Adoptive families face unique challenges. It is important to evaluate several areas that can be challenging for adopted children and thus their families for effective therapy to take place. First, neuroscience has shown that there is a direct connection between trauma/abuse/neglect and brain function. Literally, we need to start with the functionality of the brain in order to address higher levels of therapy. It is important to address which parts of the brain are working well and which parts are disconnected. Next, treatment can begin to improve brain functionality. Often this allows for the next stages of treatment, such as dealing with trauma, attachment therapy, and family therapy.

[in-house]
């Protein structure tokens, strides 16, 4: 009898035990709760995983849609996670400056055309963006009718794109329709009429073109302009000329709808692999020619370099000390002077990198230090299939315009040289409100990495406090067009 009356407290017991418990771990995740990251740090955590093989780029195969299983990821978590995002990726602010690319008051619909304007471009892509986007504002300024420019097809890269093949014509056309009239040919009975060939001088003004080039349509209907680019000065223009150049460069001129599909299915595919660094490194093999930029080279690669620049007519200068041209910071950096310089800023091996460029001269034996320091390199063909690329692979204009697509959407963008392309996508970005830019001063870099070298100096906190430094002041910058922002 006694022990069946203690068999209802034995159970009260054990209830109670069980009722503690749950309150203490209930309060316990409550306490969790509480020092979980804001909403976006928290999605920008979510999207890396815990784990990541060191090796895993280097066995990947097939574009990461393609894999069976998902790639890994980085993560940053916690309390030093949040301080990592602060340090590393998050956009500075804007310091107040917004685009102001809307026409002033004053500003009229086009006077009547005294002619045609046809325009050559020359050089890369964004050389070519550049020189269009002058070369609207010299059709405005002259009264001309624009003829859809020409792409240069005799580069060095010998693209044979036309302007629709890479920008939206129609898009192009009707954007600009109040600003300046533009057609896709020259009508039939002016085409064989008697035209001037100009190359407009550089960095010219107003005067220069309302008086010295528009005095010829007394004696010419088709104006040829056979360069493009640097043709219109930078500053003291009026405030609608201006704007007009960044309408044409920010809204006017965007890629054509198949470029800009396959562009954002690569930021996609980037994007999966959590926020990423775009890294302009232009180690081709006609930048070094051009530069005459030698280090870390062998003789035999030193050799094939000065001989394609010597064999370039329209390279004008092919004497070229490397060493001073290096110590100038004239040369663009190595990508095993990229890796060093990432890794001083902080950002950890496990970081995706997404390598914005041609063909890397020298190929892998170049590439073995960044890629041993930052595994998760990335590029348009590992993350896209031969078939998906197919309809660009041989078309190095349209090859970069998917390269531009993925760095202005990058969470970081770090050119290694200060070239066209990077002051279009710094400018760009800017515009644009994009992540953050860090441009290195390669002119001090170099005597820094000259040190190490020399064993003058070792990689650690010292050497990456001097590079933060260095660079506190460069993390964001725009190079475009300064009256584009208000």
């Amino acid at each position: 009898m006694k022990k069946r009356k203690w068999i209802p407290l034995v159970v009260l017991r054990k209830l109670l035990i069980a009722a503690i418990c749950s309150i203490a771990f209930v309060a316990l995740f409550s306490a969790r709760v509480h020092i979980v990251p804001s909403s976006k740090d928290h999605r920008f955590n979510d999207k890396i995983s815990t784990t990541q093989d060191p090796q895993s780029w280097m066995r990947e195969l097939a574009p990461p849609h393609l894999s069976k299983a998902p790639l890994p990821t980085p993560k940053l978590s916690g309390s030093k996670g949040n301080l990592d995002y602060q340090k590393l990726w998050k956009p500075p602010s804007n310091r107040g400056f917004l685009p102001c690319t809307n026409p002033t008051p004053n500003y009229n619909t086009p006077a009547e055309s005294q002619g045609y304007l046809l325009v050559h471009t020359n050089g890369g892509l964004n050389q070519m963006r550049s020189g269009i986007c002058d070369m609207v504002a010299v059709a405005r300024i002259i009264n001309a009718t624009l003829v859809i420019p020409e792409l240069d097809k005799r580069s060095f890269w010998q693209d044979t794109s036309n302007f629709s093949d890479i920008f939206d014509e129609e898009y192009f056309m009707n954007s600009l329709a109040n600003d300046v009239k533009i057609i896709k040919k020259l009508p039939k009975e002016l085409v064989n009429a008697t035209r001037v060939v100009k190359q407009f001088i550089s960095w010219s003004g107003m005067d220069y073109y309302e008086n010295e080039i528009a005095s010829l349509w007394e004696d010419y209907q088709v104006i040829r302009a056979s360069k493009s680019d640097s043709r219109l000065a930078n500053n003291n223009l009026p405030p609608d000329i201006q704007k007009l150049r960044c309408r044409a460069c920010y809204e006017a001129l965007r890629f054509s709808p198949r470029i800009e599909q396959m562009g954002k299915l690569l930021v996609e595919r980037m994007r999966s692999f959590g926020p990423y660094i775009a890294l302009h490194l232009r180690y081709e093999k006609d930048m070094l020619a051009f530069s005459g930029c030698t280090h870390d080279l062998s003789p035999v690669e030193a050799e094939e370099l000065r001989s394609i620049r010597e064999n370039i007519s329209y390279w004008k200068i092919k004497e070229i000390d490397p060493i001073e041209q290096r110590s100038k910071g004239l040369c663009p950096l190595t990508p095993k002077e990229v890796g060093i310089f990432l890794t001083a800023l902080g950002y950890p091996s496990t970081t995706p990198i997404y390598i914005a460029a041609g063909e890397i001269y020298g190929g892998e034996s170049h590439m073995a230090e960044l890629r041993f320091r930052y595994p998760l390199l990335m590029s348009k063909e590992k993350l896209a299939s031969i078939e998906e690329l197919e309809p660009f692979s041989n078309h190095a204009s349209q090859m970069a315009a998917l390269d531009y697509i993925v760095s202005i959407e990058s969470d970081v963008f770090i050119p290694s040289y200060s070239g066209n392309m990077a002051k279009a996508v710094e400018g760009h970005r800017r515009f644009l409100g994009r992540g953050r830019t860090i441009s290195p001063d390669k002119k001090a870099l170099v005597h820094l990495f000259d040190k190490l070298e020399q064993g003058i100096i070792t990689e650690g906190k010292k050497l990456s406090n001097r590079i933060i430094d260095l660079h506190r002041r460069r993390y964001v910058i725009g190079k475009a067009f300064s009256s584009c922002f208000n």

If you would like to schedule an assessment or would like more information on treatment options specifically for adoptive families, please call Trauma Specialists of Maryland, (301) 304-7108 or email, at email@example.com.
Some people who were adopted do not like to talk about it. Others like to discuss it as often as they can. Either way, there are often feelings that accompany this life path that are complex. It is important that you process through your adoption journey and your thoughts and feelings about it. Whether you are a child, a teenager, or an adult, these feelings may come up at different points in your life. Talking to a professional with experience in working with adoption would be a great place to start.